"It is time the athletes took responsibility for their doping instead of looking around for a scapegoat, whether that person is their therapist, bartender or anyone else," says the email, which details Xuereb's relationship with the sprinters. "Athletes keep using the same story, which is to blame the scapegoat for their own wrongdoing."

Canadian hurdler Perdita Felicien had been approached by Xuereb in the past. The former world champion and two-time Olympian told The Current with Anna Maria Tremonti on CBC Radio on Wednesday that the trainer offered to work with her but she declined.

"It's something I wasn't interested in because I already had a team and I knew he didn't have the credentials," Felicien said.

Athletics Canada spokesman Mathieu Gentès confirmed to The Globe and Mail that Xuereb "had absolutely zero professional designations or credentials."

Felicien said she is surprised that a high-profile track and field star would take a chance on a trainer who didn't have the professional qualifications as a physiotherapist.

"I'm really surprised that Asafa and his camp would take a risk, having someone like Chris treat them — especially Asafa who is worth millions of dollars — and put your body and your vessel in his care. That's a risk."

Hotel raids turn up substances

Earlier Tuesday, Italian police formally placed Powell, Simpson and Xuereb under criminal investigation for violating the country's doping laws. The move came a day after Italian police confiscated unidentified substances in a raid on the hotel where the three were staying in the northeastern town of Lignano Sabbiadoro, following the athletes' positive tests.

Police told the AP the raids were executed after a tip from the World Anti-Doping Agency. Doyle said he and the sprinters worked in conjunction with WADA on the raid after becoming suspicious that Xuereb might have given them supplements laced with a banned substance. Doyle also said Powell and Simpson were aware of the impending raid, but Xuereb was kept out of the loop.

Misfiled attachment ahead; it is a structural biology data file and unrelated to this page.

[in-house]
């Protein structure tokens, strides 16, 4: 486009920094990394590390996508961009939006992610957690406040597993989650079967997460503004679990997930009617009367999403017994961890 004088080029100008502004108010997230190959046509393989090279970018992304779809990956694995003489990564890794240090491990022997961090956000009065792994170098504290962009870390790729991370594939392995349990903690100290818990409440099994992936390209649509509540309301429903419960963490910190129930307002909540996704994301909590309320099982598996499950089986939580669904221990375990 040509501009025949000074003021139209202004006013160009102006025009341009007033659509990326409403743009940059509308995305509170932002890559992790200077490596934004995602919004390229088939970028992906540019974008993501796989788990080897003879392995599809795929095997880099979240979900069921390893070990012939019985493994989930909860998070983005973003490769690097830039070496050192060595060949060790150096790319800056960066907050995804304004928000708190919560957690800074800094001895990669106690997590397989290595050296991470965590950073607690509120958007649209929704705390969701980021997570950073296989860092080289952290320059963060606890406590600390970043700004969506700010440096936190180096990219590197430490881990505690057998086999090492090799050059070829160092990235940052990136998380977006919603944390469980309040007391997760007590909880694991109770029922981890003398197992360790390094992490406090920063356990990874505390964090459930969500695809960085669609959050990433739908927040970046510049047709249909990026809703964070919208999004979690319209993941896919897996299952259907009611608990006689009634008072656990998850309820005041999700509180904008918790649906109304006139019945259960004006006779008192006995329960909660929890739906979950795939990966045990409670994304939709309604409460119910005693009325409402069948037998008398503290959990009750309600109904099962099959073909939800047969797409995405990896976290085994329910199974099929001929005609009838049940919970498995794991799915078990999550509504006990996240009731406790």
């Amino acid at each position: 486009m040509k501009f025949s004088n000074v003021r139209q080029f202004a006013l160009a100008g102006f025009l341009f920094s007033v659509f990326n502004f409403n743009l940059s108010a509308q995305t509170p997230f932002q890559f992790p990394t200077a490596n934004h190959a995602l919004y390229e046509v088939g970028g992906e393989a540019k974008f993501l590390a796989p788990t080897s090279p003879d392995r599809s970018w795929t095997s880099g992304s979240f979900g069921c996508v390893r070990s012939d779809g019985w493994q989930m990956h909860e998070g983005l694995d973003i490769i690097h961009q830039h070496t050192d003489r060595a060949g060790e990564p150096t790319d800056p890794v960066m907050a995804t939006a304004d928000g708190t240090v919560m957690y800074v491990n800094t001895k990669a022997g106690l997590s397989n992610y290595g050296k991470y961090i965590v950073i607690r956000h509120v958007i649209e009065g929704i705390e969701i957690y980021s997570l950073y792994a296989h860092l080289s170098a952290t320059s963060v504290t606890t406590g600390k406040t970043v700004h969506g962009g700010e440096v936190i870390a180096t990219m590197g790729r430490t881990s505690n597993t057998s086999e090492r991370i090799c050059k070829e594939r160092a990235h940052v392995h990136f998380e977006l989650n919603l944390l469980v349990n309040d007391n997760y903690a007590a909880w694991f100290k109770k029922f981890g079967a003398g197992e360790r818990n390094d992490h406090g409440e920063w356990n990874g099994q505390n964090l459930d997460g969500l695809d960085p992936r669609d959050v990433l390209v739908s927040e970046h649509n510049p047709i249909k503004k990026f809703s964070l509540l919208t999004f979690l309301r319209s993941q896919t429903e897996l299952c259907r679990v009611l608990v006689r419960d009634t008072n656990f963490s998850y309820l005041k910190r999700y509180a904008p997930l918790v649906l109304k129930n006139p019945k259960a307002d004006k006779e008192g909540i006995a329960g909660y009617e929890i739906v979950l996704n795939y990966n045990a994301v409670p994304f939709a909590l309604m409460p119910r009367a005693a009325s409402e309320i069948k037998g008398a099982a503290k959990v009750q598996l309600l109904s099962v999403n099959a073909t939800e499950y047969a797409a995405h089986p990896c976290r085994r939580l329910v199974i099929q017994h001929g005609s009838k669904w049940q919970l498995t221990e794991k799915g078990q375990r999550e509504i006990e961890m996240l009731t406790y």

"Asafa and Sherone have been tested more than 100 times each through their career … and never turned in a positive test," Doyle told the AP in a phone interview. "Now they change their supplements and the first time they get tested, they have a positive test?

"It has to be something in those new supplements that has caused it. Chris is the one that provided those.

"We're not saying he did anything deliberate. But it's in those supplements."

In the email statement from Xuereb's account, he is quoted as saying he "did not provide any banned or illegal substances to Asafa Powell or Sherone Simpson."

The statement says all the vitamins Xuereb provided to the sprinters were found to be legal by Italian police.

"I do not know what these athletes were taking in addition to what I suggested to them," the statement said. "Although I suggested certain vitamins to these athletes, it is ultimately the athlete's responsibility to accept or reject my suggestion.

"Unfortunately, it appears that these athletes were not solely following my suggestions or WADA's guidelines. These guidelines are in place so all athletes can have a clean sport.

"Both athletes are clearly looking for a scapegoat. I am confident, and I have also spoken to researchers and the police, that I have done nothing wrong."

Doyle said that while the sprinters had been led to believe everything they were taking was untainted, he and the athletes should have been more responsible about which supplements they used.

"In hindsight, we should've been given a list, made sure we got a list," Doyle said. "The extent of what I did, I said to [Xuereb] in a text message, that all supplements have to be cleared by me first.

"He never cleared them with me. He did send them in an invoice that had the names of supplements in there that he had purchased.

"But that was it. I didn't have the ingredient list."

With files from CBCSports.ca